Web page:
Mauritius has long been considered one of the best destinations in the world for beach getaways; tropical climate, undisturbed coastline, calm and clear waters, and some thoroughly spoiling hotels. And while this is all true, there is so much to this Indian Ocean gem beyond the (admittedly spectacular) beach. Having been colonised at one time or another by the Arabs, Portuguese, Dutch, French and English (finally becoming independent in 1968), the mish-mash of cultures and peoples co-existing on the island makes for a fascinating mix, evident in everything from the infrastructure to the language (of which there are 33). Then there's its lush, verdant landscape, Asian-French fusion foodie scene and an alluring penchant for rum. Having recently returned from a research trip to Mauritius, here are my favourite things to do beyond the beach...
Who can forget Roger Moore's iconic boat chase in Live and Let Die, where he performs a rather spectacular leap over two cop cars and a curmudgeonly-looking policeman? Well, that was the scene I had in mind as I revved the engine on my Seakart speedboat (a cross between a go-kart and jet ski)... fortunately for everyone involved I didn't find a suitable looking piece of land to propel myself over but I did give it my best James Bond impression as I careered across the ocean in the shadow of Mount Le Morne on the south coast. An hour or two spent speeding and slalom-ing through the waves in a Seakart is an exercise in pure, unadulterated, high-octane fun.
If you can get past the tongue-twister title: the Sir Seewoosagur Ramgoolam Botanical Gardens in Pamplemousses then not only do you get an award but you will also enjoy a blissful couple of hours exploring some of the world's most weird and wonderful plants in the much-appreciated shadow of some equally weird and wonderful trees, from the Tahina Spectabilis, a vast palm tree that only flowers once in its lifetime and then dies (it was flowering while I was there) to the garden's iconic pond of giant waterlilies and a vast collection of herbs and spices. To make the most of these beautiful gardens, have a guide take you round who will be able to explain all about the array of flora and fauna (hint: that's where we come in).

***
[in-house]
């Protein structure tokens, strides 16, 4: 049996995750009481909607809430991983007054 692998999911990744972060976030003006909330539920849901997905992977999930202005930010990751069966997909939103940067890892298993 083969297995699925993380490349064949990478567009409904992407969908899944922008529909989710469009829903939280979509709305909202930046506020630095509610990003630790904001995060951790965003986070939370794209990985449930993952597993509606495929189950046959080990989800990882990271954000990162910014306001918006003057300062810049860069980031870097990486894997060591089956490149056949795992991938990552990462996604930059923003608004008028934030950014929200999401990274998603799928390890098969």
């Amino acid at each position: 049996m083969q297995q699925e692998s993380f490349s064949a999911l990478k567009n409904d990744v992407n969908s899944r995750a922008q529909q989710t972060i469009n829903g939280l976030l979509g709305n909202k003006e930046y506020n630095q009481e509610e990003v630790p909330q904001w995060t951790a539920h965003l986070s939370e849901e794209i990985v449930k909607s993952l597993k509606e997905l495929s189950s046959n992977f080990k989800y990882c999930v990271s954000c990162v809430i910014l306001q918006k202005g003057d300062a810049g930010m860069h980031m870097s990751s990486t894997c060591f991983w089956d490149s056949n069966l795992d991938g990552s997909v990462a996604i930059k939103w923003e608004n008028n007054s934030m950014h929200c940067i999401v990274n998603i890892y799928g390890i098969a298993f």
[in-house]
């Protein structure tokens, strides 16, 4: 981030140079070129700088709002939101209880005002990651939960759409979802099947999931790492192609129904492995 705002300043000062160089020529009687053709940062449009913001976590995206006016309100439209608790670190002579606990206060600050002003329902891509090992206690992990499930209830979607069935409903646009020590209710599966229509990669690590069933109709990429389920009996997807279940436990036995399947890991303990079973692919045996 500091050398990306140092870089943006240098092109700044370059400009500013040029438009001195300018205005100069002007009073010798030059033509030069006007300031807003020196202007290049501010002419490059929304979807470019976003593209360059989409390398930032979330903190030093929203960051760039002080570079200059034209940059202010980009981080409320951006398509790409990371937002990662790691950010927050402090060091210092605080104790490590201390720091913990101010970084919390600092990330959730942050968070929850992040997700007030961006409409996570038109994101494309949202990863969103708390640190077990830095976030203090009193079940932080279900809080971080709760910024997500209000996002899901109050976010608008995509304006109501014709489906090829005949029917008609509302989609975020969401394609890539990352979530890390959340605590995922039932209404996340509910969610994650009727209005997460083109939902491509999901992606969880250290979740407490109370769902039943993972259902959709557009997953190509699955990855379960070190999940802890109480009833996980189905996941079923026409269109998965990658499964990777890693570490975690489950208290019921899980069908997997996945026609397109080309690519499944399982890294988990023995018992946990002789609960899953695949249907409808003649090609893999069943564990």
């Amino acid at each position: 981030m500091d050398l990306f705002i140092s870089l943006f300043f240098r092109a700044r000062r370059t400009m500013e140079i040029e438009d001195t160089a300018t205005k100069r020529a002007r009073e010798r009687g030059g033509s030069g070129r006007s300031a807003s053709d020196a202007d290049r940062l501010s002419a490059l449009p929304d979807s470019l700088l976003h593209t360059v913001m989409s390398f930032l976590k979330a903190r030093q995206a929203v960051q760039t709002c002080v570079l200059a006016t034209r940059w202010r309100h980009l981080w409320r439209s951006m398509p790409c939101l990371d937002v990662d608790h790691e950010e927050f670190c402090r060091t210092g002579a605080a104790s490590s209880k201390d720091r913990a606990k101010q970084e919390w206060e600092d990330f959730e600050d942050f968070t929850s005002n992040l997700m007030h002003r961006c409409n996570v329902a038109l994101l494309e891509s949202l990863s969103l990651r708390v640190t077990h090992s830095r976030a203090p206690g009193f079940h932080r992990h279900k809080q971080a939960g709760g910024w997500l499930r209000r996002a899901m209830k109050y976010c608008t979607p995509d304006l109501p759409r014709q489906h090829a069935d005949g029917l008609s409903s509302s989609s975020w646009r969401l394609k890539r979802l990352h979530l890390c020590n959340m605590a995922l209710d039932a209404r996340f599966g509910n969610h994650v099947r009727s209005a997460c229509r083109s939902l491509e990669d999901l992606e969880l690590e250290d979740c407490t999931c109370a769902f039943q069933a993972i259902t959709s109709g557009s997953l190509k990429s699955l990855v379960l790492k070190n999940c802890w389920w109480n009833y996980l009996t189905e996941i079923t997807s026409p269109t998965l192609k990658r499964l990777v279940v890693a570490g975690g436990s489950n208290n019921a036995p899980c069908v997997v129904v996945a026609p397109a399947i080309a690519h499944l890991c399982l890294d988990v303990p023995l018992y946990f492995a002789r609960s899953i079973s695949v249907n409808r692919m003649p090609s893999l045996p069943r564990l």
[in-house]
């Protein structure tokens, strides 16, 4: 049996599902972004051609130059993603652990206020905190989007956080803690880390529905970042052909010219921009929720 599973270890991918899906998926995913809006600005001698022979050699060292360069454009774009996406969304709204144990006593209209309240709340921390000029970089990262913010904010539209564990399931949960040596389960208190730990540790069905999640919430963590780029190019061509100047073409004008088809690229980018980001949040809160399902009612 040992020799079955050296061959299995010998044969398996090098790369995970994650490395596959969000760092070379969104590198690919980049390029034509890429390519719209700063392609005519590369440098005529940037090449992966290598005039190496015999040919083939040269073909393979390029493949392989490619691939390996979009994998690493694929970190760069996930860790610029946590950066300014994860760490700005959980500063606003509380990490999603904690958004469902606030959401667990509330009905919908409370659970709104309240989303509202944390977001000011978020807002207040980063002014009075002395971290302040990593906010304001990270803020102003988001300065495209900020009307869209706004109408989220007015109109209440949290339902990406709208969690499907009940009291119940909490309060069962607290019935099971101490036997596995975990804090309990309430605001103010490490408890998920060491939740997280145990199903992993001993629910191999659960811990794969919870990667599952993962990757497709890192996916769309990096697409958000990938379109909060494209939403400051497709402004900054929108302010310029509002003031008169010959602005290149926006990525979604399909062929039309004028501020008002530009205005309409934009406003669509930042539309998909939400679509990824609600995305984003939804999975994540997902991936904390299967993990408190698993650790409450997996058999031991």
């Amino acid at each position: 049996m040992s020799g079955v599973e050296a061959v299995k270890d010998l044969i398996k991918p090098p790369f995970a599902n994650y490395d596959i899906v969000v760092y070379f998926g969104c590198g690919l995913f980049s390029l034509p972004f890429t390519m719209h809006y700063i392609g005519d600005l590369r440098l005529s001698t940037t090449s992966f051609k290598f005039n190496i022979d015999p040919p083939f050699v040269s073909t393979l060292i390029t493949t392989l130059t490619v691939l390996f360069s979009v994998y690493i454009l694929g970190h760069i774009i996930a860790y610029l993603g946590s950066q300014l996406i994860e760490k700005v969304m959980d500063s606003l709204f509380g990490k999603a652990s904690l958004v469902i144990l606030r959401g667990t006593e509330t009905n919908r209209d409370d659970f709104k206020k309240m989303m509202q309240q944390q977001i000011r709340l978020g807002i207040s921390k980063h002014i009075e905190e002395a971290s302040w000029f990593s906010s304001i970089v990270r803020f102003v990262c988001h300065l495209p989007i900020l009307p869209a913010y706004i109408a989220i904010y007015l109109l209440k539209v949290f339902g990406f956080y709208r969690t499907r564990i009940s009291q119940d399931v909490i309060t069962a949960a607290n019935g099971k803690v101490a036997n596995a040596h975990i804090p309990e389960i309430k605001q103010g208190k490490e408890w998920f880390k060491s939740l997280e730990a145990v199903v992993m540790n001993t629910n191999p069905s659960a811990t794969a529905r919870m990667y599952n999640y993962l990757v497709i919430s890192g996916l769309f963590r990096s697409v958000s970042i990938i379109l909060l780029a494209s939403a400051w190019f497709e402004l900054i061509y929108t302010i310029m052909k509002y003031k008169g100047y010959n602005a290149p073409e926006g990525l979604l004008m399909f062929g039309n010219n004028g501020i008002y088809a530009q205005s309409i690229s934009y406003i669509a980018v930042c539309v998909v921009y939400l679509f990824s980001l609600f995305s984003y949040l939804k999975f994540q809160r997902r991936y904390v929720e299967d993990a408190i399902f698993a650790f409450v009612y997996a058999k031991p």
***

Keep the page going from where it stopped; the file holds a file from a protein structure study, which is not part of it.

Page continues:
Visit a Rum Distillery
We've all heard about the Caribbean's rum, but did you know that Mauritius produces, and consumes, a serious amount of it too? You will hardly make it through a meal (apart from maybe breakfast) without being offered a shot of rum. Mauritians particularly enjoy it infused with other flavours; cinnamon; coconut; lemon; coffee - you name it, chances are there's a rum for it. But don't fool yourself, it doesn't make it any weaker - a more accurate approximation would be to call it infused rocket fuel... It's only right, then, that you see what all the fuss is about by going to a rum distillery. We toured the Chamarel distillery which not only gives an insight into the manufacturing process, but to rum's cultural and historical significance on the island, having first been brought over by the Dutch in the late 1500s.
Climb Mount Le Morne
Mauritius's volcanic and verdant topography makes it the perfect destination for walkers and hikers; the north of the island is fairly built up and cosmopolitan, while the south is more rugged, wild and unspoilt. Which is exactly where you can find the iconic Mount le Morne. Get up early to avoid the heat and reach the top in time to see the sunrise. Don't say I didn't warn you, though, the climb is not for the fainthearted and you may find yourself clinging to a muddy slope wondering what on earth you've got yourself into... and then you reach the peak and see the view. Two words: worth it. You'll be greeted with spectacular views down the lush mountain towards a strip of white sand beach and out across crystal clear ocean. And the best part? Stay at the beautiful Lux* Le Morne and not only will you be provided with a delicious packed breakfast to see you through the climb, but there is no better place to recover from all that adventure than in the hotel's fabulous spa.
Take a day tour aboard a luxury catamaran and explore Mauritius from a different perspective. As you cruise around the coast you will pass local fishermen in their boats, glide by magnificent mangroves and find secret waterfalls. Your captain will also know all the best spots for snorkelling. Mauritius island is surrounded almost entirely by a coral reef, meaning the water between the reef and land is exceptionally calm and clear - ideal swimming and snorkelling conditions. Or if that sounds too energetic, simply turn up the music and feel the wind in your hair as you enjoy a beer or three looking out across the beautiful island. Heaven.